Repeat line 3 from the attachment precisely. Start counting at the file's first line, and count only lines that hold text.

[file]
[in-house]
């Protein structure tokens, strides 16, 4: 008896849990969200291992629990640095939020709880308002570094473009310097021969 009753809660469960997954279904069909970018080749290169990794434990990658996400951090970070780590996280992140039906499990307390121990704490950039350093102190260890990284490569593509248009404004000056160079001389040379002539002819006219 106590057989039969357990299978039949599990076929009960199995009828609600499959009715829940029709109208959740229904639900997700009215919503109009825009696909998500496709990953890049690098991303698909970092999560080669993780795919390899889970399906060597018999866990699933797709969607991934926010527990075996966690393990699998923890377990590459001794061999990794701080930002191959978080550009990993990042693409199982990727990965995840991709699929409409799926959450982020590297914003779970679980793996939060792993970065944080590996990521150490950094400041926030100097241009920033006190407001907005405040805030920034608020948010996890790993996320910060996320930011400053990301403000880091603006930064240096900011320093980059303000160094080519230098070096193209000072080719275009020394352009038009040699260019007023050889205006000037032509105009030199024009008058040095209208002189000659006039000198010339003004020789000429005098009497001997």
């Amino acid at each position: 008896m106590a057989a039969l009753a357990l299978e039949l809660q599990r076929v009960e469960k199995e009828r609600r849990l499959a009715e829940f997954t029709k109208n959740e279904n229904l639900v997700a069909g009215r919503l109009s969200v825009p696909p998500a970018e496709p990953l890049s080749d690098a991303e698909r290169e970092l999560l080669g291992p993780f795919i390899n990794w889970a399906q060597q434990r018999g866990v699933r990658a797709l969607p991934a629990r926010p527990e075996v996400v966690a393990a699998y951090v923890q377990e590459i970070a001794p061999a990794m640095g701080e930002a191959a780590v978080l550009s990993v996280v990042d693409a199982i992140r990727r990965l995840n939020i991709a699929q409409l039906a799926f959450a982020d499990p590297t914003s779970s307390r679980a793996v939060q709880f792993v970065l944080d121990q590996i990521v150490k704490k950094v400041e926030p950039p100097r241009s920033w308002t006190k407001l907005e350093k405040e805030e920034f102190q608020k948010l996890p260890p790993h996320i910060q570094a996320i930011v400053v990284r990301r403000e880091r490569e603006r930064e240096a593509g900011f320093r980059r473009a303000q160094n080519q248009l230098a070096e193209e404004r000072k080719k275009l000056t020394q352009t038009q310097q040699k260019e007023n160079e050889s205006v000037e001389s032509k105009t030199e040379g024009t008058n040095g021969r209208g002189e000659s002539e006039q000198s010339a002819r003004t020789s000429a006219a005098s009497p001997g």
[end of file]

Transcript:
């Amino acid at each position: 008896m106590a057989a039969l009753a357990l299978e039949l809660q599990r076929v009960e469960k199995e009828r609600r849990l499959a009715e829940f997954t029709k109208n959740e279904n229904l639900v997700a069909g009215r919503l109009s969200v825009p696909p998500a970018e496709p990953l890049s080749d690098a991303e698909r290169e970092l999560l080669g291992p993780f795919i390899n990794w889970a399906q060597q434990r018999g866990v699933r990658a797709l969607p991934a629990r926010p527990e075996v996400v966690a393990a699998y951090v923890q377990e590459i970070a001794p061999a990794m640095g701080e930002a191959a780590v978080l550009s990993v996280v990042d693409a199982i992140r990727r990965l995840n939020i991709a699929q409409l039906a799926f959450a982020d499990p590297t914003s779970s307390r679980a793996v939060q709880f792993v970065l944080d121990q590996i990521v150490k704490k950094v400041e926030p950039p100097r241009s920033w308002t006190k407001l907005e350093k405040e805030e920034f102190q608020k948010l996890p260890p790993h996320i910060q570094a996320i930011v400053v990284r990301r403000e880091r490569e603006r930064e240096a593509g900011f320093r980059r473009a303000q160094n080519q248009l230098a070096e193209e404004r000072k080719k275009l000056t020394q352009t038009q310097q040699k260019e007023n160079e050889s205006v000037e001389s032509k105009t030199e040379g024009t008058n040095g021969r209208g002189e000659s002539e006039q000198s010339a002819r003004t020789s000429a006219a005098s009497p001997g």